Steven Van Zandt and The Rascals rediscover their passion: review

The Rascals Photo: Jonathan Schilling, Creative Commons

The original purveyors of 1960s blue-eyed soul delivered the goods in Once Upon A Dream before a packed house at the Royal Alexandra Theatre.

The Rascals in their ’60s heyday: Eddie Brigati, Gene Cornish, Dino Danelli and Felix Cavaliere reunite on the Royal Alex stage in Once Upon a Dream.

Nick Krewen



Published on Wed Aug 14 2013

The Rascals: Once Upon A Dream
3 stars
By Steven Van Zandt. Music and lyrics by Felix Cavaliere and Eddie Brigati. Directed and produced by Steven Van Zandt and Marc Brickman. Through Aug. 25 at the Royal Alexandra Theatre, 260 King St. W., 1-800-461-3333 or

Forty years later and they’ve still got it.

The Rascals — and we’re talking the original New Jersey-born-and-bred purveyors of blue-eyed soul here — still have plenty of fire in their aging bellies.

Even more impressively, they can deliver the goods, as they demonstrated Tuesday night during an exhaustive two-hour performance before a packed house at the Royal Alex, the first evening of a two-week run designed to evoke memories and shine some light on one of the more underrated bands of the ’60s.

Although The Rascals certainly had their hits — ranging from their 1966 chart-topping rendition of “Good Lovin’,” first recorded by L.A. R&B novelty act The Olympics — to the self-penned good-time feel of “Groovin’” — and were respected for their high-calibre musicianship, the band never quite had the historical impact or influence of some of their contemporaries.

And Steven Van Zandt’s theatrical love letter to the band — a sort of a hybrid documentary/rock concert that features Felix Cavaliere, 70; Ottawa native Gene Cornish, 69; Eddie Brigati, 67 and Dino Danelli, 69, offering a scripted recounting of their history on a giant screen in between songs — doesn’t really offer any argument to the contrary.

All the proof you needed was evident in the extended set list itself: 28 songs that — with the exception of a few hits like “People Got to Be Free” and “How Can I Be Sure” — sailed over the heads of listeners in terms of familiarity, although they were certainly appreciative and willing to listen.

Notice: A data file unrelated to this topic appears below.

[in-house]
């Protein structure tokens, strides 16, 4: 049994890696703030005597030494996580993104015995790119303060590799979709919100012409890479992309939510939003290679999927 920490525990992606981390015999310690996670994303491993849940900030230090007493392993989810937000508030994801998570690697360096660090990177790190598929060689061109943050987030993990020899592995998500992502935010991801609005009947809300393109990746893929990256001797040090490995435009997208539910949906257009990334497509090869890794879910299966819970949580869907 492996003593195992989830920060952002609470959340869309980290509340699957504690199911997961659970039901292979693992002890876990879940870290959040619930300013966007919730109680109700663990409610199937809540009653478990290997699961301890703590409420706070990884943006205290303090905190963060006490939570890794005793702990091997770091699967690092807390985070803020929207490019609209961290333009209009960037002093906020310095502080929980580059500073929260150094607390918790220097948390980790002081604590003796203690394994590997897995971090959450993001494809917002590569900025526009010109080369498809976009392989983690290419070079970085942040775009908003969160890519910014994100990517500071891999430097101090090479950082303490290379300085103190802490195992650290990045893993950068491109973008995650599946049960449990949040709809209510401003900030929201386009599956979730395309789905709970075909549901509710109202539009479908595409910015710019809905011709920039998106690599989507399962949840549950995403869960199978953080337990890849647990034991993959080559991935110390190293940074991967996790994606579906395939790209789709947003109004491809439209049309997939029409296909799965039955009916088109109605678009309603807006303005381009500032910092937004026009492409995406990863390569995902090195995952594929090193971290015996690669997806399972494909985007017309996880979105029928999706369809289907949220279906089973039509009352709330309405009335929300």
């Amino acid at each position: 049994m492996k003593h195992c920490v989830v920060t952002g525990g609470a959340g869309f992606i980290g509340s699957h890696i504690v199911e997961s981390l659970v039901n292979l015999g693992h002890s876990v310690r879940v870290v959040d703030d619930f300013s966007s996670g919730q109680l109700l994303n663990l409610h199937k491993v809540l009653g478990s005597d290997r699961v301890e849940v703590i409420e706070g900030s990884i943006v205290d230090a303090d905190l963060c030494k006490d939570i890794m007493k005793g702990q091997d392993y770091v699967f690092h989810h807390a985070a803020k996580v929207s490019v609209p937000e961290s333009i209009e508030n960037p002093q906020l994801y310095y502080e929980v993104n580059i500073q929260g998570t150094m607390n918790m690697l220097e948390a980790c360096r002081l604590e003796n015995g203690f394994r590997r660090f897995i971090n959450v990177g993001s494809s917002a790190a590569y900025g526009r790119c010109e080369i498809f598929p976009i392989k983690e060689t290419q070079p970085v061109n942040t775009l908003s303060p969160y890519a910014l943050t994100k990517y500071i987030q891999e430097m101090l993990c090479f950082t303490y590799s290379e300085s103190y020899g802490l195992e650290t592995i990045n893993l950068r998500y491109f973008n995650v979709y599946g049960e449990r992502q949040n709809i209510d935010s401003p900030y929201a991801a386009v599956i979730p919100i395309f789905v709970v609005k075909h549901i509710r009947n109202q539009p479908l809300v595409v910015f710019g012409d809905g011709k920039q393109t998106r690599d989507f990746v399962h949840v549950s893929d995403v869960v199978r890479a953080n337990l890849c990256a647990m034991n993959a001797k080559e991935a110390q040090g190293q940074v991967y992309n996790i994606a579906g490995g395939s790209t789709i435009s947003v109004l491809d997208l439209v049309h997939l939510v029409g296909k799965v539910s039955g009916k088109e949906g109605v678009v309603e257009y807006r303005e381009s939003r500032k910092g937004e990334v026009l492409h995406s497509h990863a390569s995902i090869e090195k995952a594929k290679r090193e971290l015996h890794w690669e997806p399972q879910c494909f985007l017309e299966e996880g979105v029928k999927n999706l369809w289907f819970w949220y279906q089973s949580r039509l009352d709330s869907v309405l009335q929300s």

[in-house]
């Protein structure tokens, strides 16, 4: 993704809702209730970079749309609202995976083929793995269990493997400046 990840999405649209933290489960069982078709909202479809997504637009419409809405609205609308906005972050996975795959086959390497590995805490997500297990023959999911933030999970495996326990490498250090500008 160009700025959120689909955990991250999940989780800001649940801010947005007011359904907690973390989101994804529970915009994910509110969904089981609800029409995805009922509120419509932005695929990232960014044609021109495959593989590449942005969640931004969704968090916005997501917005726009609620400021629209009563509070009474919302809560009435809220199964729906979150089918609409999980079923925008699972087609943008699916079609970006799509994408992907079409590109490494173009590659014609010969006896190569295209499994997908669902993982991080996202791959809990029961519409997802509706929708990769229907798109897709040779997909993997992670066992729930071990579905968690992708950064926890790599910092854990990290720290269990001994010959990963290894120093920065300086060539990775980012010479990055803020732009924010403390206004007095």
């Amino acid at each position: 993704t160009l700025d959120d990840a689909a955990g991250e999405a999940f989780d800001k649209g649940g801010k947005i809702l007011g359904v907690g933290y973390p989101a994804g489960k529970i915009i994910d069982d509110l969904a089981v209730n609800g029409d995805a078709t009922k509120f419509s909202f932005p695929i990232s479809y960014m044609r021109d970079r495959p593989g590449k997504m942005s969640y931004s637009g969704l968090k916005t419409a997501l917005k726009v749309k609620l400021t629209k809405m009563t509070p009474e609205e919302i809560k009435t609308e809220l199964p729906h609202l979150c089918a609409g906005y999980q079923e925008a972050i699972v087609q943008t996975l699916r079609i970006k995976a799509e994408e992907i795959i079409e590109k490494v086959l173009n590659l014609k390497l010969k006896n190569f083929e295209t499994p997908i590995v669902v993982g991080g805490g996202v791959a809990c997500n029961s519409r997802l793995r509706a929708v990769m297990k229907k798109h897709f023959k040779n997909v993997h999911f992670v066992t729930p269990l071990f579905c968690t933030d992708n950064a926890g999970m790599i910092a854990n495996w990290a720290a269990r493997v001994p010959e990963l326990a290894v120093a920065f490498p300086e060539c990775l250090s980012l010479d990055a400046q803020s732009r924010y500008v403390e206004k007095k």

Occasionally there was a rendition of a Motown song, like Smokey Robinson’s “Mickey’s Monkey” or The Marvelettes’ “Too Many Fish in the Sea,” that placed the band’s legacy in proper perspective: on one hand, The Rascals played an important role in helping the mainstream audience discover R&B soul treasures of the time (although their omission of Mack Rice’s “Mustang Sally” — which later became a hit for Wilson Pickett at the band’s expense — is a glaring one).

On the other hand, The Rascals wrote some decent tunes — a handful of which made it to the Top 10, peaked around 1968, and explored themes of peace, love and understanding that sometimes took them into the psychedelic stratosphere, like many other voices of that era.

But maybe the real point here is the passion that The Rascals, together for the first time in four decades, have rediscovered during this temporary reunion.

As singers, the tandem of keyboardist Cavaliere and the dancing, tambourine-tapping Brigati sound ageless — even though their impact on Tuesday night was seriously hampered by a woefully inhibitive vocal mix that mercilessly devoured some of the soulful nuances both performers worked hard to execute.

Both were elated to be on stage, and their looks of elation echoed by guitarist Cornish, who couldn’t wipe the grin off his face as he delivered tasteful leads for numerous numbers or strummed the accompaniment.

Drummer Danelli was lost in his own world, making sure that every beat was implemented with dynamic precision. Five more musicians, including the prominent trio of veteran backing singers Sharon Bryant, Angela Clemmons and Dennis Collins, helped fill out the harmonies and The Rascals’ rhythmic sound.
We all bore witness to a band that, so many moons later, was still very much in love with their music and pretty much played it flawlessly, with the exception of an awkward and tricky passage of “How Can I Be Sure” that momentarily tripped them up.

For Van Zandt, Bruce Springsteen’s E-Street guitarist who once recruited Rascals drummer Danelli to fill the chair in his own solo excursion, Little Steven & The Disciples, this is as much a tribute to the character of his home state New Jersey as it is to The Rascals, as he helped profile some of the local music haunts that he certainly was familiar with as a Jersey kid.

The many flourishes he provided to visually and orally accompany the music were welcome additions: a narrative role from a well-known Sopranos actor; and a sometimes humorous script that, though full of sentiment, also occasionally laced the proceedings with a mild stench of Camembert.

However, the back screen projections that mix psychedelics with a peppering of ’60s film and TV references were accurate and entertaining supplements to The Rascals’ energetic performance, although the reconstructed bits of the band’s history played by younger actors felt too contrived.

For children of the ’60s, this excursion down memory lane was visually and sonically satisfying, a time machine that more often than not, successfully juxtaposed the present with the past.

Ultimately, the true value of The Rascals: Once Upon a Dream is realizing that you’re only as young as you feel: that even though time is fleeting, age is only a number.

And The Rascals’ number, as a solid performing entity, is far from up.

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